STEP Singapore was first established as a chapter of STEP in 1997 and to date has more than 700 members comprising experts and professionals skilled and trained in all aspects of estate, trust, succession and wealth planning. For more details about the Singapore Branch, please visit https://www.step.org.sg/.


Read other news coverage of this media release here:

Are the present worldwide initiatives a stride towards an era of global tax communism, and away from competition and capitalism?    

The present tax landscape seems to be borrowing many principles from communist ideas, this time round, not as to how the economy should be run, but as to how tax systems should be managed.  For instance, the underlying idea of the base erosion profits shifting (BEPS) project and common reporting standards (CRS) appears to be that there will be a de facto centralised system of taxation where the tax authorities of the world get together to maximise tax collections and to distribute the tax collected so that each tax authority gets a ‘fair share of tax’.

There is a dire need for many governments in the world to collect more revenue to fund their budget deficits.  But is the present approach the right way to go about it, and is the idea of ‘harmful tax competition’ possibly erroneous? 

A fundamental belief of capitalism is that competition acts as the ‘invisible hand’ that selects the fittest for survival.  Will attempting to eliminate ‘harmful tax competition’ really lead to efficiency and maximisation of tax collections?  Or will it instead lead to the development of inefficient tax systems with multiple disputes between tax authorities and taxpayers worldwide as to what is their ‘fair share of taxes’? 

What is the true objective of tax policy? To collect as much tax as possible immediately, or to facilitate business growth by eliminating double taxation with the objective of ultimately increasing the profits for taxation?   

This in turn leads to further questions: Will the present tax policies in fact lead to fewer businesses and decreased profits available for tax, thereby increasing the intensity of the fight for ‘fair share of taxes’ amongst the survivors?  And if there are fewer businesses generating fewer profits, where will the increased tax collections come from?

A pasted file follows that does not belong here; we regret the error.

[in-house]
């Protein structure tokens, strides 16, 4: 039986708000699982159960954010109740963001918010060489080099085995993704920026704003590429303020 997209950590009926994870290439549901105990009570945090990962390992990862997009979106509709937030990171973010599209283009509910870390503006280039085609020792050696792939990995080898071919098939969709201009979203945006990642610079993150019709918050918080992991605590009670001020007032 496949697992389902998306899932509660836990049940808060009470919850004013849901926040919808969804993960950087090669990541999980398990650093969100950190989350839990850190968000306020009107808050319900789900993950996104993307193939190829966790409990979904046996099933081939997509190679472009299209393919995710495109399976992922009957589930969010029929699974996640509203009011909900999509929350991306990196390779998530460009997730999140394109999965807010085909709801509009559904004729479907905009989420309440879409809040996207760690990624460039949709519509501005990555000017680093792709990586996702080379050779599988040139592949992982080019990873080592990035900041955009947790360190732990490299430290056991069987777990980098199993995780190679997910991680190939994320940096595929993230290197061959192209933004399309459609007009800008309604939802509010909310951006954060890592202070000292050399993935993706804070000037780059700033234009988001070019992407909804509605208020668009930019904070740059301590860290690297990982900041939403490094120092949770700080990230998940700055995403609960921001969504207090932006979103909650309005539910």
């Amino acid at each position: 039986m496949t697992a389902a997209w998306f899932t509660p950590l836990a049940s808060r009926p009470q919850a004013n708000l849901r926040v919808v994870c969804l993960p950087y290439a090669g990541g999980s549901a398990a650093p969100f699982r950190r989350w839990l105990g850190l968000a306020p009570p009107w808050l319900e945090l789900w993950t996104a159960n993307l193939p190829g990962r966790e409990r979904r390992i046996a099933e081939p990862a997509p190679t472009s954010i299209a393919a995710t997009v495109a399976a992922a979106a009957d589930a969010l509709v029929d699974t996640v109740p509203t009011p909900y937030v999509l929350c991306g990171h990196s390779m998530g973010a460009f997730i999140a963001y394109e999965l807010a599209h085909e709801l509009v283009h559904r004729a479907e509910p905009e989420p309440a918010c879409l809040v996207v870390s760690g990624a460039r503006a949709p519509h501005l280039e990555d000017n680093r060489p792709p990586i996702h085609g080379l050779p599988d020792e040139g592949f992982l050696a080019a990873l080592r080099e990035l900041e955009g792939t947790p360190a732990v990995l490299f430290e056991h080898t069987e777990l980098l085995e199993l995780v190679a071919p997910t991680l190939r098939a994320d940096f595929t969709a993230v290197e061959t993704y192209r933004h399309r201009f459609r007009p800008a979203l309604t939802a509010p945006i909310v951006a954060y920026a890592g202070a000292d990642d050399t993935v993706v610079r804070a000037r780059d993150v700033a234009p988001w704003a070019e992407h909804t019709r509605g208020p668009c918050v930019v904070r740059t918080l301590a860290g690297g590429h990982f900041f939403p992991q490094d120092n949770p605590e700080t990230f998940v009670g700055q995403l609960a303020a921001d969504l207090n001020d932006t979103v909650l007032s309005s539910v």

The present state of the world economy is bad, and looks likely to worsen.  Will such tax policies penalise smaller businesses and entrepreneurs out of existence, and freeze the status quo by facilitating survival of the present large multi-national companies who can afford the astronomical compliance costs in an environment of tax uncertainty? 

Gigantic MNCs with their gargantuan compliance machinery appear equipped to handle the medusa-like complexity and constantly changing regulation.  The increased volume and complexity of regulation may however effectively kill off the smaller competitors.  These are the very companies not actively engaged in complicated tax-planning and bear a significant portion of the tax burden.  Even if such tax polices do not kill off the smaller competitors, the increased compliance and complexity will inhibit their ability and desire to expand cross-border, due to the increased exposure to double or multiple taxation.  Global trade may shrink further, and smaller companies may be wiped out, leaving the markets dominated by large monopolistic giants.

The ideals of communism are admirable: equality and fairness for one and all.  The attractiveness of these ideals brought about revolutions, toppled governments and caused whole nations to subscribe to these ideals.  But its practical track record and results have been questionable. 


There is a need to strike a balance in ensuring a fair system for the rule of law, so that egregious tax evaders do not profit at the expense of other law-abiding taxpayers.  Taxes are necessary to run a civilised society smoothly for the good of its citizens.  At the same time, business and economic activities should not be paralysed in a complex world environment of anti-tax competition regulation and tax uncertainty, which would cripple business activities and ultimately lead to reduced tax collections.

Contributor : Random thoughts and questions by a law-abiding taxpayer